Digital MarketingStrategiesMulti-Unit Broadband Market Hitting Some Bumps

Multi-Unit Broadband Market Hitting Some Bumps

The market for multi-hospitality unit broadband hardware and services will resume robust growth next year and surge from $59 million in 2000 to $679 million in 2005, according to research by Cahners In-Stat Group.

The market for multi-hospitality unit (MHU) broadband hardware and services will resume robust growth next year and surge from $59 million in 2000 to $679 million in 2005, according to research by Cahners In-Stat Group.

For now, the drastic tightening of capital markets is forcing a slowdown in the deployment of broadband connectivity in hotels and apartments and the market is experiencing attrition of providers. Remaining providers have been forced to scale back deployment schedules.

The MHU broadband market arose as business travelers relied more heavily on the Internet to send and receive email and tunnel into corporate virtual private networks. Hotels and service providers have responded by delivering broadband via wired and wireless technologies to guestrooms, lobbies, meeting rooms and even at poolside.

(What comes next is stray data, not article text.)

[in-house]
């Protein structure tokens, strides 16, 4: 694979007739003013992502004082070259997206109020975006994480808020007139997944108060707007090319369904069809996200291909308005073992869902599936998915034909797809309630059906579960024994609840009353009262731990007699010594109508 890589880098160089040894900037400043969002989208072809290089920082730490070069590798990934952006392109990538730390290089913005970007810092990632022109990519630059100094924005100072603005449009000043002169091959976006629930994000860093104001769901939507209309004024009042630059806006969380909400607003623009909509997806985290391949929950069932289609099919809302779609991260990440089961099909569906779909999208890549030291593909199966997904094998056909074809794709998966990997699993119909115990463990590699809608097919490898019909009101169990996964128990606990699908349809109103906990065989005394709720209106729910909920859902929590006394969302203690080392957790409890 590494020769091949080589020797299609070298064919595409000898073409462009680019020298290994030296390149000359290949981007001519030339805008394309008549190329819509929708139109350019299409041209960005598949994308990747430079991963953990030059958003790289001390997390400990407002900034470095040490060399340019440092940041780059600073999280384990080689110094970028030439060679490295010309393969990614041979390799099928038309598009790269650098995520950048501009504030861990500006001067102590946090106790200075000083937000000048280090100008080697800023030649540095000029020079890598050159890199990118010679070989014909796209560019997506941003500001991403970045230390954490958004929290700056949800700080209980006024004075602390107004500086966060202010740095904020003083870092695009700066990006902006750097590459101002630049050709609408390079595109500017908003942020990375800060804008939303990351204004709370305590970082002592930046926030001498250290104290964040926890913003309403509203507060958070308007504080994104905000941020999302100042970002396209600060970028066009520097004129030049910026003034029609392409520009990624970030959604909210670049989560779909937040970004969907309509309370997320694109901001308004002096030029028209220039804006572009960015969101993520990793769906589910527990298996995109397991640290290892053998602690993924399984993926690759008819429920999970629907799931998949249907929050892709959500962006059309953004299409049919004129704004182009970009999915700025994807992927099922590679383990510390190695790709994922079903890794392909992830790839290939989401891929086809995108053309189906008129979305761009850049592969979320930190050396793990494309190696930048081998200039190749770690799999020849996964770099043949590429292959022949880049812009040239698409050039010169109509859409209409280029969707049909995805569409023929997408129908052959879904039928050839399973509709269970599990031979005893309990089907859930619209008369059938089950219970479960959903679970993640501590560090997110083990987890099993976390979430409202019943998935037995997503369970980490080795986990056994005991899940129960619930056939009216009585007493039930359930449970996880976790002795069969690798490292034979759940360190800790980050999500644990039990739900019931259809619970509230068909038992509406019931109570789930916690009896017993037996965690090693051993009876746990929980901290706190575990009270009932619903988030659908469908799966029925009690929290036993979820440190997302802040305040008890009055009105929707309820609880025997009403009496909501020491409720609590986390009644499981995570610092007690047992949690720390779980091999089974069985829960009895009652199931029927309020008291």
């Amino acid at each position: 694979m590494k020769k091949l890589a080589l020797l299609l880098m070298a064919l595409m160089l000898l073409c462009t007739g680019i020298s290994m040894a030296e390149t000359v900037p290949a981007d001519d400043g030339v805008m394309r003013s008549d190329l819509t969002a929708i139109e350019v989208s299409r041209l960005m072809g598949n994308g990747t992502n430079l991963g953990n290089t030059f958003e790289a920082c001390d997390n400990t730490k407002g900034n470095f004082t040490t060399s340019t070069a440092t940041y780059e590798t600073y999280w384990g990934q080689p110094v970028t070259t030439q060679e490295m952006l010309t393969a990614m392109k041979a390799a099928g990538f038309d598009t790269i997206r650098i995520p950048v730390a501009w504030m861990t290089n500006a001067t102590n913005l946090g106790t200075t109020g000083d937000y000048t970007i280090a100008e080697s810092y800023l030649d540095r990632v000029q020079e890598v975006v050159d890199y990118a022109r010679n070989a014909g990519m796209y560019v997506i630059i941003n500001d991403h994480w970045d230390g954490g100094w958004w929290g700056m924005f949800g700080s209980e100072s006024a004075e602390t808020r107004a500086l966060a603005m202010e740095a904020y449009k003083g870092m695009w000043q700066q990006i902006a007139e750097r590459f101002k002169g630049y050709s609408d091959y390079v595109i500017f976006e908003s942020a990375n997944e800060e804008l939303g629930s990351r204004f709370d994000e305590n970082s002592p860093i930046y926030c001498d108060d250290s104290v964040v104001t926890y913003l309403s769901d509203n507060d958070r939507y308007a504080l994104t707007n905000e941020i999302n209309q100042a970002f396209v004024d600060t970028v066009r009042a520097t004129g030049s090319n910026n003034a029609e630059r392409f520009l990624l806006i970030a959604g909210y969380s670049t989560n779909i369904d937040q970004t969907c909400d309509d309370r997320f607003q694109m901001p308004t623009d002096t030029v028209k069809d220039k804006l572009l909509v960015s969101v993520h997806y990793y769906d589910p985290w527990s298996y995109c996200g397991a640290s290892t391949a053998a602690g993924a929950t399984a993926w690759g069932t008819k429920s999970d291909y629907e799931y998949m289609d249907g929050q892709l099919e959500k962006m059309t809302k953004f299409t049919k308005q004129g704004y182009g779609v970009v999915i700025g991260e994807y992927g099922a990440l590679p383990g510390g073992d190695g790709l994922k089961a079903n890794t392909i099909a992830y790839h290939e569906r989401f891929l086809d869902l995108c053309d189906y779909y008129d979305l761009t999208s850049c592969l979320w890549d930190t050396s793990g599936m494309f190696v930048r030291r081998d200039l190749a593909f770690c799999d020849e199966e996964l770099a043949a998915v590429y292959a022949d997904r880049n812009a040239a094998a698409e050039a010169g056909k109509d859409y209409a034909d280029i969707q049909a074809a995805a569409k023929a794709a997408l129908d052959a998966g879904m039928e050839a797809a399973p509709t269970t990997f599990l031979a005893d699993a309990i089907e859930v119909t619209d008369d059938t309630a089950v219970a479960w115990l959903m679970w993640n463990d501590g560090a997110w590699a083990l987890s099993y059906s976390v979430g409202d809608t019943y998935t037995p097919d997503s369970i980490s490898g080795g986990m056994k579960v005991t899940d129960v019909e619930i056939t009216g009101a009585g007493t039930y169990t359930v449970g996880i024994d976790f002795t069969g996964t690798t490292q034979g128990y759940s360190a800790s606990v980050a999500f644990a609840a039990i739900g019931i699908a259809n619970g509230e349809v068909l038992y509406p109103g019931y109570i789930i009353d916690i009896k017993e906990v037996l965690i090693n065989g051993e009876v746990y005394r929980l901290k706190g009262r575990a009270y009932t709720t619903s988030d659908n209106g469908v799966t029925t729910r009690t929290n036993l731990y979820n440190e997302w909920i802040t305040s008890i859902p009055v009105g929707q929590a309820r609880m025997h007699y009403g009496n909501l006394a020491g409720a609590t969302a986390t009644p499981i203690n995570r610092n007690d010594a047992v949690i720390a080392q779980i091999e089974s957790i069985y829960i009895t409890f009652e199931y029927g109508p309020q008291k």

In-Stat’s report, “Wet Bars, HBO, and High-Speed: The Hotel Broadband Market,” found that hotels offering broadband benefit through increased guest charges, e-commerce revenue, market differentiation and increased customer loyalty. By 2005, more 10,000 MHU properties will supply broadband connectivity to guests, In-Stat found.

According to a report by Allied Business Intelligence, the global multitenant unit, multidwelling unit and hospitality markets will generate more than $2.6 billion in equipment revenues by 2006, up from $500 million in 2000. The hospitality market will generate most of the revenue.

A survey by CEL & Associates for the National Multi Housing Council (NMHC) found the dramatic rise in new technologies is changing the way apartment residents view and use their apartments. The survey suggests that high-speed Internet access is becoming a must-have amenity for apartment residents, in many cases because they want to stay connected to work-based projects. Twenty-three percent of apartment residents currently have high-speed Internet access. Of those that do not, 45 percent intend to seek such access this year. Fully 47 percent of apartment residents indicated that the availability of high-speed Internet access would affect their decision to rent a particular apartment in the future.

Other results from the NMHC survey include:

  • The majority of U.S. apartment residents have a desktop (79 percent) or laptop (61 percent) computer in their homes, and they spend one to four hours per day on those computers.
  • Eighty-two percent say they spend at least some of their “computer time” on work-related projects, with 25 percent spending at least half of their time on work projects.
  • Seventy-seven percent of U.S. apartment residents are connected to the Internet, and they pay an average of $28 per month on the service.
  • Among apartment communities providing high-speed Internet access, 41 percent charge extra for the amenity; 59 percent do not.

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